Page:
Sunday, October 14, 2007

Gassed and Glassed

Not too many yard mows left to do this year, and I got one of them out of the way first thing this morning. I've been getting some mowing assistance from Co-pilot Egg, but she had a science assignment that needed done, so I was solo. Papa needed gas, so once the mowing was done we headed over to MadCo to buy a few gallons. I checked the AirNav price, and it looked favorable. I noticed that KUYF was also listed as one of the new 'AirBoss' airports, and was promising a dollar less a gallon. I knew, having had experience with the reality of AirNav, that the guy pumping the gas would have no idea whatsoever about it if I asked him, and before the short story can become long, he didn't. That's normal for AirNav: lots of promise (and promises), but weak on the implementation. They'll get there, though. I love the concept, and I'm hoping that they can smooth out the wrinkles and make it work.

Anticipating that I might do some Advanced Aerial Maneuvering on the short ride between Bolton and Ugly Young Farmers (UYF), I made sure to secure the passenger side belts to avoid them flying around and potentially making a nuisance of themselves, but they had already been secured by the previous user. Man, is he a good co-pilot!

With the relatively high ambient pressure and the light weight of me as the sole human inhabitant of the cockpit, Papa was really feeling his oats and we had a good time cavorting about the sky. I dialed in the UYF unicom as I approached the field, and heard a Twin Comanche heading in from the west. I got behind a Beech Baron in the gas line once, and waited for what seemed like an hour for 100+ gallons to be pumped into his cavernous tanks. Once bitten, twice shy, I keyed-up and asked the Comanche if he too would be buying in large quantities. If so, I wouldn't head in to land quite yet, you see. Well, he said he was only looking for 30 gallons, so in we went.

There wasn't much wind, and that usually gives me a fair shot at a nice landing. I did pretty good, but darned if I didn't miss the first turn-off. Drat.

Once I got back home, it was straight to the Boat Works to get a second coat of epoxy on the top deck glass that I layed on last night. The second coat is a lot easier to apply, but it's also easier to get runs down the sides. I put some making tape in place to try to catch any runs that happened hours later after I'd finished. That's the tricky thing about them: they're slow motion runs. You think you got them all, and the next morning you're surprised to see new ones. I promised an updated picture yesterday, so here it is:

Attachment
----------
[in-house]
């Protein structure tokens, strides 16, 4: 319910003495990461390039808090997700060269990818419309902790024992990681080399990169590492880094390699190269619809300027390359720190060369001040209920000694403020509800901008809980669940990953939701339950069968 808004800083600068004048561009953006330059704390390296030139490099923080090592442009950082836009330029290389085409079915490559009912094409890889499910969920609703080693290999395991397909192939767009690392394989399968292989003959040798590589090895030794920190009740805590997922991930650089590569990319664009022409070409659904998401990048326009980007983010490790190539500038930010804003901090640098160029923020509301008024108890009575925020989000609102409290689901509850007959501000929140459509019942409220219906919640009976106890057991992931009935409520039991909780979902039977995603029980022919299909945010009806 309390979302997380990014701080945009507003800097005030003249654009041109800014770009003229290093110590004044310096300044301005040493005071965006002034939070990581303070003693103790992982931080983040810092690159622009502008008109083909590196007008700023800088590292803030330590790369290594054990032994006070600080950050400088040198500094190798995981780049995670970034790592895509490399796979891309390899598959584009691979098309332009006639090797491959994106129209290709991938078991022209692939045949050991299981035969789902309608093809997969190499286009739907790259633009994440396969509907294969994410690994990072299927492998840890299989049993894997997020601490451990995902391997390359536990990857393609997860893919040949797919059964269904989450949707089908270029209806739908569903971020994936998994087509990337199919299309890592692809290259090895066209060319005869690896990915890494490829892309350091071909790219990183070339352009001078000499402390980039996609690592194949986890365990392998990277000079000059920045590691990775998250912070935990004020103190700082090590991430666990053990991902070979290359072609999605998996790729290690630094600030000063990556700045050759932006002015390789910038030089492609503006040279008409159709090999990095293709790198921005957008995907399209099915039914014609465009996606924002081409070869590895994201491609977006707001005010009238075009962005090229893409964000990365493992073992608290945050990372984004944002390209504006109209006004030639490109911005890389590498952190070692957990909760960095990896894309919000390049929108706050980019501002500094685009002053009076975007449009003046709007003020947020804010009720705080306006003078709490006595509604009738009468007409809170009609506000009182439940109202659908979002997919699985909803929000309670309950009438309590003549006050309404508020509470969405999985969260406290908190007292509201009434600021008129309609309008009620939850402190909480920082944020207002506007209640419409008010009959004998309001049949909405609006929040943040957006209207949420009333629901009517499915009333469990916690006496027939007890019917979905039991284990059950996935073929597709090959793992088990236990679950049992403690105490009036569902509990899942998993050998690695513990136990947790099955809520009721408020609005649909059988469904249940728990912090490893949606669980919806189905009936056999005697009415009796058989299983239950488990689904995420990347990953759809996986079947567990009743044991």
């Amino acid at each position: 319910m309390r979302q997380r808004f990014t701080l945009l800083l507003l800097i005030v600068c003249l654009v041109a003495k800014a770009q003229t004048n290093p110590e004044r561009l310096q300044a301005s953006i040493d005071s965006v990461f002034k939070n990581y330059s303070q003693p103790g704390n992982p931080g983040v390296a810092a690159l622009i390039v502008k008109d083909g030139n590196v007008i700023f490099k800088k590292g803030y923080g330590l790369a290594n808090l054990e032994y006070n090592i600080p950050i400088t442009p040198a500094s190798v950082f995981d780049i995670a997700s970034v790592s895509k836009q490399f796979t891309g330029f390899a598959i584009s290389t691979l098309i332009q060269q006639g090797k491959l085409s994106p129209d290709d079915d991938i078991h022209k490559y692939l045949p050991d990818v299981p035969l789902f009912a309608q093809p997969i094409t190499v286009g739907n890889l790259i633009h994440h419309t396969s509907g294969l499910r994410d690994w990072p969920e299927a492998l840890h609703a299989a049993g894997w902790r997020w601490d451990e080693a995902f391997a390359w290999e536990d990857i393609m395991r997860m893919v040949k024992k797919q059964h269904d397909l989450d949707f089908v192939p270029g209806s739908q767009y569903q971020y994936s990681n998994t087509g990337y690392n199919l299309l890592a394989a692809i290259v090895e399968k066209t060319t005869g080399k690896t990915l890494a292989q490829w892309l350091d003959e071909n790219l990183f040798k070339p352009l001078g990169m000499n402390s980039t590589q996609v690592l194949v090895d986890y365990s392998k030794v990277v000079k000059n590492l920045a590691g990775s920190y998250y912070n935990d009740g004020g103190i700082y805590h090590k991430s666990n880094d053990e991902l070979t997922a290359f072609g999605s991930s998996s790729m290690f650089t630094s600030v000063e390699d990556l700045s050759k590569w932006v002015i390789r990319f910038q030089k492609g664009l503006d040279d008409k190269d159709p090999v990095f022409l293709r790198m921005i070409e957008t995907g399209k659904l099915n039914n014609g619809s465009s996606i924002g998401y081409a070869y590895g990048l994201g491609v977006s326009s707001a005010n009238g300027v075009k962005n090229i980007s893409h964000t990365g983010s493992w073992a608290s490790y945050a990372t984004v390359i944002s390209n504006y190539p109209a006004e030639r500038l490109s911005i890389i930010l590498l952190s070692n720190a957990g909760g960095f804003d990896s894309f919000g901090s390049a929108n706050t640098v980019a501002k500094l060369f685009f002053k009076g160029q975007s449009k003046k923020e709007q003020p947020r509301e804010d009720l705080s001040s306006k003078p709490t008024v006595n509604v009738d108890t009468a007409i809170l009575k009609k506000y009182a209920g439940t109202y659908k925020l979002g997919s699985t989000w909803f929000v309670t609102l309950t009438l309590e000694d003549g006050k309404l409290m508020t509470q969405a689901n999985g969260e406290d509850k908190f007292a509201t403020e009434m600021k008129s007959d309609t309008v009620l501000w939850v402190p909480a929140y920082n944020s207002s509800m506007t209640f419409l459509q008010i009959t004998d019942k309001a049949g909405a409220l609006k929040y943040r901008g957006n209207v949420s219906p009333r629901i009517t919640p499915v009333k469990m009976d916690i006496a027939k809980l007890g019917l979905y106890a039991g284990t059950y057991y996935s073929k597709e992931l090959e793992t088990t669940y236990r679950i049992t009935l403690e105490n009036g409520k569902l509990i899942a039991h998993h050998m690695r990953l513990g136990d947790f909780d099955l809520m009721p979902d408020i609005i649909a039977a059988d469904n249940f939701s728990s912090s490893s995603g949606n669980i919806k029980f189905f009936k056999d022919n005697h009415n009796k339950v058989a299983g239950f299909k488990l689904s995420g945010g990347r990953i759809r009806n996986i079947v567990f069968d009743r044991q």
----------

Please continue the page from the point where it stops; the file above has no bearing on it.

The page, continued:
I'll put on a third coat of epoxy tomorrow, which should fill in the rest of the weave.

Here's the view from the driver's seat:


  1. Dave.. looking good, feel free to ask any questions along the way. Don't forget to look at my gallery (mentioned in the first post), as it has a lot more photos.


  2. (i tried emailing this.. it bounced)

    dave.. thanks for the note on the blog..
    just wanted to encourage you with some personal photos.. you'll be
    sooo pleased with that craft.. i'm new to sea kayaks and i've adjusted
    rather well to such a "performance" craft.. and it rolls like a
    dream!!! Who would have thought I'd be rolling it the first summer!
    (took only 1 try after 5 assist rolls!)


    and some rolling videos!!


  3. Shawn -

    I'll be using mine on shallow, slow rivers, so I think I'll probably limit my rolls to the airplane for awhile! :-)

    It doesn't look like I'll get the boat into the water until next year - it'll start getting cold here in Ohio pretty soon now. That gives me a few months to try to scrape the unsightly edges where the single strands of glass cloth drifted away from the edges of the cuts, though, That seems like it's going to be a lengthy process. The sanding part is somewhat frightening too. It seems like any time I touch the orbital sander to it, I cut into the cloth almost instantly. I'm not sure what that's supposed to look like - it may not be as bad as it looks.